Vince Foster suicide perhaps is not as mysterious as the conspiracy theory let us to believe. Maybe it was just a suicide, or perhaps Vince could not deal with the Capitol’s twists and turns of politics. In this study, we will explore two articles based on the premises that Vince depression was the catalyst that led him to commit suicide. The third article review brings us back to the conspiracy circle, why news agencies wanted to kill the story so fast. The deeper we go, the more twisted the story line appears. I propose to you that, Vince Foster did not commit suicide.
Isikoff, Morganthau (1994) started this article by establishing this premise, “[m]ainstream journalists searched for a link between Foster's death and the Whitewater scandal, looking for a sharp angle to an otherwise dull and complicated tale.” (p.17) This statement open their newest article in Newsweek several days after the independent counsel Robert Fiske found that Foster had taken his own life, and dismissed any connection to Whitewater. Robert Fiske 58-page report is a harrowing account of the crackup of one of the president's most trusted aides (Isikoff, Morganthau, 1994, p.17) .
The Wall Street Journal editorial page, in particular, came under criticism for sneering at Foster as a member of the Rose Law Firm clique that was secretly running the government (Isikoff, Morganthau, 1994, p.17). Fiske's report makes clear, however, that Foster was depressed even before he arrived in Washington (Isikoff, Morganthau, 1994, p.17). According to Fiske’s report, “Foster had suffered what his wife described as ‘panic attacks’, marked by heavy sweating and a strained voice.” (Isikoff, Morganthau, 1994, p.17) All the roads indicate that Foster was indeed dealing with clinical depression, so why take this job. If, Foster’s wife and doctor were aware of the condition, why not recommend against taking this position. The stress of the position and his personal believe that he was failing as counsel, the life in the White House depressed him further.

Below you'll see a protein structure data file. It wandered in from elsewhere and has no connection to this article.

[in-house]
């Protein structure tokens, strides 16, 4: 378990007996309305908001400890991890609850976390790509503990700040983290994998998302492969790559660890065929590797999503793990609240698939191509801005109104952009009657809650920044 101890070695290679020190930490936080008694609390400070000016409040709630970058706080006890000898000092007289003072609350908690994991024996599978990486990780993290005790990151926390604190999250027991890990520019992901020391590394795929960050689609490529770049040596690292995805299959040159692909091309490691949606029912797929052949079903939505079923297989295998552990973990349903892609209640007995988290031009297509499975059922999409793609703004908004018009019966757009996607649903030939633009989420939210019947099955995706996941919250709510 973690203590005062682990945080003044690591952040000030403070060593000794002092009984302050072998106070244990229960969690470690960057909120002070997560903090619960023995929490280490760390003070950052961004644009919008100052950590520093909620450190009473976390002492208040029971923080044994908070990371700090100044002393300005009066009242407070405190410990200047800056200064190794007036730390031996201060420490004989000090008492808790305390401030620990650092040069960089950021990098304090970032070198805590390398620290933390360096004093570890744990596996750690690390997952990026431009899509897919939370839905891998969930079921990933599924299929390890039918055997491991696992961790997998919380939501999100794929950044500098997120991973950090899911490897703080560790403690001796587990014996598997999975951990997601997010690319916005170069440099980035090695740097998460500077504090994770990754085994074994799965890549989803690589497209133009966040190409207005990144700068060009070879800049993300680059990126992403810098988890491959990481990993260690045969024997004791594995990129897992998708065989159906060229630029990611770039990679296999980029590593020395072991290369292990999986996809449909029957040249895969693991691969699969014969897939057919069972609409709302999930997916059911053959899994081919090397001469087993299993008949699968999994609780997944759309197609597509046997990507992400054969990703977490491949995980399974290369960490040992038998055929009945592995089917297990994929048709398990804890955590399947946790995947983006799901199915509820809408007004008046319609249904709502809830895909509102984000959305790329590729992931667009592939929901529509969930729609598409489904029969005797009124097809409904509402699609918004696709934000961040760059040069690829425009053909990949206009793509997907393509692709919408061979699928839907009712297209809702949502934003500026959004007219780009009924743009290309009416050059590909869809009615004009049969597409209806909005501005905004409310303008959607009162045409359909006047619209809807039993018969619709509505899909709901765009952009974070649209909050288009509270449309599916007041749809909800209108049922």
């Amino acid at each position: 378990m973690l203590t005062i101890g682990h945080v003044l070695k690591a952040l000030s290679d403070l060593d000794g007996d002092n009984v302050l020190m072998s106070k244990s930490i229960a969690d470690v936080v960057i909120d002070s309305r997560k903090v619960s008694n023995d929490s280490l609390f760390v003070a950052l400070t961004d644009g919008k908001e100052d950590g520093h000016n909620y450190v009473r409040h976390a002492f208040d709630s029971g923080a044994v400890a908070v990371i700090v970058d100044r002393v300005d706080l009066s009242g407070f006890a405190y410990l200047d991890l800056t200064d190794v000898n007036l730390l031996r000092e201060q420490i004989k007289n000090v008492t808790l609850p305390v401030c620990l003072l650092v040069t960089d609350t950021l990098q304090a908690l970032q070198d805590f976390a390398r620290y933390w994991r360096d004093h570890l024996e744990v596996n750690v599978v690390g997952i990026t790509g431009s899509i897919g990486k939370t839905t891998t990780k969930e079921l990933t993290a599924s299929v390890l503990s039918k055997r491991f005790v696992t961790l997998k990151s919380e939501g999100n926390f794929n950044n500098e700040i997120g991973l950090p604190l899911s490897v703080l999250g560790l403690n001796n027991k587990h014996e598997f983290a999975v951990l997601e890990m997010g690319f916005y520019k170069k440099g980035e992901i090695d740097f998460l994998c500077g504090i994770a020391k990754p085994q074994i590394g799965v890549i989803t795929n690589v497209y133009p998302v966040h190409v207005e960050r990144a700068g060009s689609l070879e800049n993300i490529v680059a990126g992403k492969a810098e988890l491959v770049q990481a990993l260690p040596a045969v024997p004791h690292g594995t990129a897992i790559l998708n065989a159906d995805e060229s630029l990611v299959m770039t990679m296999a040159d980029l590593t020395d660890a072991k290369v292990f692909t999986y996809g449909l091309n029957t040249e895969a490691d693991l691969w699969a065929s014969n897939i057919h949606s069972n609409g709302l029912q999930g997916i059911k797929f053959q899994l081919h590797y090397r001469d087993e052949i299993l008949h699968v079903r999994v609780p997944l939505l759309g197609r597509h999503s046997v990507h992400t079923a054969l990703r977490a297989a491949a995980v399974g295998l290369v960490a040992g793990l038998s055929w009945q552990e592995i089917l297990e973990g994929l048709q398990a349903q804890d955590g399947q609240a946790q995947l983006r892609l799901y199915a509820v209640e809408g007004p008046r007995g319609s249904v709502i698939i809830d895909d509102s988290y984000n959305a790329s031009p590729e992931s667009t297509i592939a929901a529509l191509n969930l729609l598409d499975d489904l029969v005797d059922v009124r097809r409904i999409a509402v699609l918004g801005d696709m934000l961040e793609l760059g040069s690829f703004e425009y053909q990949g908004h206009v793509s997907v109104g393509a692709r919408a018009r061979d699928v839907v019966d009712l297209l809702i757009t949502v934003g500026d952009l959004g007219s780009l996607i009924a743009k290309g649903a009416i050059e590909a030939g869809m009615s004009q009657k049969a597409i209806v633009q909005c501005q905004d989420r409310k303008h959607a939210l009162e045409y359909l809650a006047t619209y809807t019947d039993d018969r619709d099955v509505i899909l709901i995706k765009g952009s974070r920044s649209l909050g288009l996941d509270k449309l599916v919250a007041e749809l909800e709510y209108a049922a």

One of Foster's jobs in the White House Counsel's Office was to vet new appointees. On the night that Clinton's first nominee for attorney general, Zoe Baird, was forced to withdraw for hiring illegal nannies, Foster was so full of self-reproach that he became physically sick. He began losing weight, and he had difficulty sleeping. By the summer of 1993, he had virtually ceased to function at his job, according to the testimony of White House counsel Bernard Nussbaum. He spent his last days paying bills and dutifully wrapping up the details of his father's estate. (Isikoff, Morganthau, 1994, p.17)
Could be possible that people working in these offices see this behavior normal? Perhaps it makes for a good topic of conversation around the water cooler, what is the overwhelming evidence that nobody mentions his attempts to reach out. Suicide prevention training teaches that depression is one...